I am very sorry

I am very sorry

By Stanley Campbell

I am very sorry

I am so sorry.

I knew Richard Lewis, the young man who set himself on fire at the CherryVale Mall.

I knew him as a kind, concerned young man that would not hurt anyone and could not, I thought, hurt himself. But he cared so much about the environment, and he was so disturbed by the apparent lack of caring by the masses of people, that he did this atrocious act of self-immolation.

Richard came to some of the Coffee Talk meetings that I organize for Rockford Peace & Justice Action Committee (every Monday night, 7:30 p.m. at the Unitarian Universalist Church). He usually brought with him a little “zine”—a collection of writings copied, folded and stapled together.

He handed me some papers and, without thinking, I put them into the stack at the Peace Store.

Then the tragic news: Richard Lewis had set himself ablaze at the CherryVale Mall on the busiest shopping day of the year. It didn’t take long for people to ask why.

His mother had heard that he was a member of Rockford Peace & Justice. We had reporters and police at our door. I was more than happy to give them what I thought was Richard’s work. I even read it on WNTA’s Chris Bowman radio talk show.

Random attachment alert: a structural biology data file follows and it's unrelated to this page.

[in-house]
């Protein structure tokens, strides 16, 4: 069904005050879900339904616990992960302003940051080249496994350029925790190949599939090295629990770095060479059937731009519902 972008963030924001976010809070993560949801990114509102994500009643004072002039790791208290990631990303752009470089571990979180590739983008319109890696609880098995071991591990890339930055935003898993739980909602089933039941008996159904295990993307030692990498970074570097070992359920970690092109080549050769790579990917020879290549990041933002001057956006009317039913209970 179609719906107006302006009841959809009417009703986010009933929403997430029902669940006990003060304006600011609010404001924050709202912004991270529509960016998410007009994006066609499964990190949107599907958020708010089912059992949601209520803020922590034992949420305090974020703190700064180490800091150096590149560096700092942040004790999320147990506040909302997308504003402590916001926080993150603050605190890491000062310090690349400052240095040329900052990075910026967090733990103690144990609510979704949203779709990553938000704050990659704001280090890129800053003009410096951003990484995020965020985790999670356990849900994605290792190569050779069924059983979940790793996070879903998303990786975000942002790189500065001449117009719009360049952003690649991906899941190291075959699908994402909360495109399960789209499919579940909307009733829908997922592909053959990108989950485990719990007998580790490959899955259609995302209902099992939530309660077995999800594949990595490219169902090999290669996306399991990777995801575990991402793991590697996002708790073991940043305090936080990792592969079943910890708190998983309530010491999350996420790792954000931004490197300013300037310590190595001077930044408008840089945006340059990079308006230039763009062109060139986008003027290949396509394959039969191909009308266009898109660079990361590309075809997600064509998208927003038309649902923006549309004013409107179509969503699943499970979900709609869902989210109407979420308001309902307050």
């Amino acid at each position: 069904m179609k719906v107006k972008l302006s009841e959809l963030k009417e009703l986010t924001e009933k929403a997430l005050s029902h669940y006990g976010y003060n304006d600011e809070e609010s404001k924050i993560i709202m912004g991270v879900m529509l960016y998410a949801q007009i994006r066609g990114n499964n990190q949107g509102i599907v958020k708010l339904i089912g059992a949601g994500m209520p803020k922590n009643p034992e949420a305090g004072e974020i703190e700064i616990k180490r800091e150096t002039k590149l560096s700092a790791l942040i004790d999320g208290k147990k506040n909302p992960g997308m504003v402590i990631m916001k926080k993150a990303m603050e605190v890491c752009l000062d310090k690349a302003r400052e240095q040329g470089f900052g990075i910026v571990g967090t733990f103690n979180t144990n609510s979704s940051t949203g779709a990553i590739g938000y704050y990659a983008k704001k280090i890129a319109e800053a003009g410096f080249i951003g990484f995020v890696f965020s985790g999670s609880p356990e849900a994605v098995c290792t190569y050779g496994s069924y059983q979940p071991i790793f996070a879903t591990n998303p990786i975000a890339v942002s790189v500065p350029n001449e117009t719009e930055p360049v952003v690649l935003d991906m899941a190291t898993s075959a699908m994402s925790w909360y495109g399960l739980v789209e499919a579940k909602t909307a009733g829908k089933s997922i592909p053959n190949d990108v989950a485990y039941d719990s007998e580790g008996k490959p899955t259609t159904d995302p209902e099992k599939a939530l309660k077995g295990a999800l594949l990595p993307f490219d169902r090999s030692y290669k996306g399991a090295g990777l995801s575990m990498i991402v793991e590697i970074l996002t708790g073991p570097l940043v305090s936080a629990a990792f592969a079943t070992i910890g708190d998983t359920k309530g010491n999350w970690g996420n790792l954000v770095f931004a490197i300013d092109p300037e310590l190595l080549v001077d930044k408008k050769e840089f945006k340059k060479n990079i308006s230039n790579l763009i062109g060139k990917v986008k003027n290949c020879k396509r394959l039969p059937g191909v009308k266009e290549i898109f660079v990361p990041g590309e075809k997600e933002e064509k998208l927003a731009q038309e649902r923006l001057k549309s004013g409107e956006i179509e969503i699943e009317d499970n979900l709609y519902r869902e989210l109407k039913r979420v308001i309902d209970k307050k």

But a day later (and a dollar shorter), I find out that I had taken the wrong “magazine.” That the writings I had handed out belonged to another young activist, someone who’d left a few copies at the Peace Store.

I apologize to the young man. I apologize to his friends. I apologize especially to the family of Richard Lewis.

I get so much material, and I am lazy and do not scrutinize it as I should. What I thought was the troubled writings of a young suicide attempt, was not. The family has suffered enough and doesn’t deserve this.

Please forgive me. I will be more careful in the future. I will also try to listen more closely to the talk of these younger “radicals.” I don’t know if I could have stopped Richard from hurting himself.

I do know that a lot of young people take on the troubles of the world, and some are so upset that they try outrageous acts. So outrageous that they hurt themselves and sometimes others.

Stanley Campbell is executive director of Rockford Urban Minsitries and spokesman for Rockford Peace & Justice.

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